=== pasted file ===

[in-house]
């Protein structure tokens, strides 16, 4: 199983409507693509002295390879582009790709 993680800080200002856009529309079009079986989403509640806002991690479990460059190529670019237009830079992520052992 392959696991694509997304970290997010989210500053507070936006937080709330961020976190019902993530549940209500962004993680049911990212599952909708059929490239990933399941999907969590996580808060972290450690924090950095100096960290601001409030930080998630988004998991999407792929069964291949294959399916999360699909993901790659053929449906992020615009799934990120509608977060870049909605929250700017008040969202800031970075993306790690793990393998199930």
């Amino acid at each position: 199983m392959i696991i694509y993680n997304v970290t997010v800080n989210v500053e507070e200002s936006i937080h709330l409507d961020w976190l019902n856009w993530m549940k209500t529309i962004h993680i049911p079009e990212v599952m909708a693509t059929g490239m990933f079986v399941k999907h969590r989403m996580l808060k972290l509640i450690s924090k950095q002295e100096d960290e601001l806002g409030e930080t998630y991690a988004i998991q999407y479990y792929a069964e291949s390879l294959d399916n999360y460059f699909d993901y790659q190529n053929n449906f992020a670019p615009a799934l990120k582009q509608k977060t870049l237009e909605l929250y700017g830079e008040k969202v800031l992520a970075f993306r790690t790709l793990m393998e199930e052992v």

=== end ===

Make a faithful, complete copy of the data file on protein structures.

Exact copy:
[in-house]
């Protein structure tokens, strides 16, 4: 199983409507693509002295390879582009790709 993680800080200002856009529309079009079986989403509640806002991690479990460059190529670019237009830079992520052992 392959696991694509997304970290997010989210500053507070936006937080709330961020976190019902993530549940209500962004993680049911990212599952909708059929490239990933399941999907969590996580808060972290450690924090950095100096960290601001409030930080998630988004998991999407792929069964291949294959399916999360699909993901790659053929449906992020615009799934990120509608977060870049909605929250700017008040969202800031970075993306790690793990393998199930």
């Amino acid at each position: 199983m392959i696991i694509y993680n997304v970290t997010v800080n989210v500053e507070e200002s936006i937080h709330l409507d961020w976190l019902n856009w993530m549940k209500t529309i962004h993680i049911p079009e990212v599952m909708a693509t059929g490239m990933f079986v399941k999907h969590r989403m996580l808060k972290l509640i450690s924090k950095q002295e100096d960290e601001l806002g409030e930080t998630y991690a988004i998991q999407y479990y792929a069964e291949s390879l294959d399916n999360y460059f699909d993901y790659q190529n053929n449906f992020a670019p615009a799934l990120k582009q509608k977060t870049l237009e909605l929250y700017g830079e008040k969202v800031l992520a970075f993306r790690t790709l793990m393998e199930e052992v």